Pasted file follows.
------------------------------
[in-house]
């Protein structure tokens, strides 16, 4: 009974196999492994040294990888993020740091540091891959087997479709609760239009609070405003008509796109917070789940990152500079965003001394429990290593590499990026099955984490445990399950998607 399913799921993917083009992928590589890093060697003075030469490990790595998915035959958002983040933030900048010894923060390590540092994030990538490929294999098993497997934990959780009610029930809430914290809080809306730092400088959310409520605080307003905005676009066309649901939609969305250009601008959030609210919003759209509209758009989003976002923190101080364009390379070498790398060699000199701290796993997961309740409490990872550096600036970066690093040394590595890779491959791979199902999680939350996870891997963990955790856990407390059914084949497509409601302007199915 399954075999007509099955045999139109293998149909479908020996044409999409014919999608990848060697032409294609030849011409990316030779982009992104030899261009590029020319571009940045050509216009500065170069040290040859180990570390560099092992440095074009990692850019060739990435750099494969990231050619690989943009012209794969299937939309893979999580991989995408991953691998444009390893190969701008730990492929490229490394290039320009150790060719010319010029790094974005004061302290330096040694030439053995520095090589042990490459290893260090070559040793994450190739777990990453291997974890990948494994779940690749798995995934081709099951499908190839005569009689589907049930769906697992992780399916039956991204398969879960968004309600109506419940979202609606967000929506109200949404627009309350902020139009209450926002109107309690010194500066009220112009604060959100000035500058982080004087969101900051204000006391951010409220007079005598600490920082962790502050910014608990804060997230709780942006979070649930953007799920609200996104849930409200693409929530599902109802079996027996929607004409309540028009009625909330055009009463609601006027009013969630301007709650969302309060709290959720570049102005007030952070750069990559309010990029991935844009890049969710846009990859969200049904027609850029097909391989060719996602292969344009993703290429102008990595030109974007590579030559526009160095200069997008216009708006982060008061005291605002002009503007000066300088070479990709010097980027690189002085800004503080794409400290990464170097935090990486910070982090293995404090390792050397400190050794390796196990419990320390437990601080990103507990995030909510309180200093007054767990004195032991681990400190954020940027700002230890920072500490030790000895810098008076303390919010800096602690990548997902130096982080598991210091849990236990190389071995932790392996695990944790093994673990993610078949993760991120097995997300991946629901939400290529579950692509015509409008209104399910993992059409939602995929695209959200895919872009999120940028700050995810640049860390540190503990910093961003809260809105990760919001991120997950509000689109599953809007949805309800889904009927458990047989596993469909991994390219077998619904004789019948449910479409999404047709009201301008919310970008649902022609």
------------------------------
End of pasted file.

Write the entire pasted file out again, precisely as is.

[in-house]
């Protein structure tokens, strides 16, 4: 009974196999492994040294990888993020740091540091891959087997479709609760239009609070405003008509796109917070789940990152500079965003001394429990290593590499990026099955984490445990399950998607 399913799921993917083009992928590589890093060697003075030469490990790595998915035959958002983040933030900048010894923060390590540092994030990538490929294999098993497997934990959780009610029930809430914290809080809306730092400088959310409520605080307003905005676009066309649901939609969305250009601008959030609210919003759209509209758009989003976002923190101080364009390379070498790398060699000199701290796993997961309740409490990872550096600036970066690093040394590595890779491959791979199902999680939350996870891997963990955790856990407390059914084949497509409601302007199915 399954075999007509099955045999139109293998149909479908020996044409999409014919999608990848060697032409294609030849011409990316030779982009992104030899261009590029020319571009940045050509216009500065170069040290040859180990570390560099092992440095074009990692850019060739990435750099494969990231050619690989943009012209794969299937939309893979999580991989995408991953691998444009390893190969701008730990492929490229490394290039320009150790060719010319010029790094974005004061302290330096040694030439053995520095090589042990490459290893260090070559040793994450190739777990990453291997974890990948494994779940690749798995995934081709099951499908190839005569009689589907049930769906697992992780399916039956991204398969879960968004309600109506419940979202609606967000929506109200949404627009309350902020139009209450926002109107309690010194500066009220112009604060959100000035500058982080004087969101900051204000006391951010409220007079005598600490920082962790502050910014608990804060997230709780942006979070649930953007799920609200996104849930409200693409929530599902109802079996027996929607004409309540028009009625909330055009009463609601006027009013969630301007709650969302309060709290959720570049102005007030952070750069990559309010990029991935844009890049969710846009990859969200049904027609850029097909391989060719996602292969344009993703290429102008990595030109974007590579030559526009160095200069997008216009708006982060008061005291605002002009503007000066300088070479990709010097980027690189002085800004503080794409400290990464170097935090990486910070982090293995404090390792050397400190050794390796196990419990320390437990601080990103507990995030909510309180200093007054767990004195032991681990400190954020940027700002230890920072500490030790000895810098008076303390919010800096602690990548997902130096982080598991210091849990236990190389071995932790392996695990944790093994673990993610078949993760991120097995997300991946629901939400290529579950692509015509409008209104399910993992059409939602995929695209959200895919872009999120940028700050995810640049860390540190503990910093961003809260809105990760919001991120997950509000689109599953809007949805309800889904009927458990047989596993469909991994390219077998619904004789019948449910479409999404047709009201301008919310970008649902022609």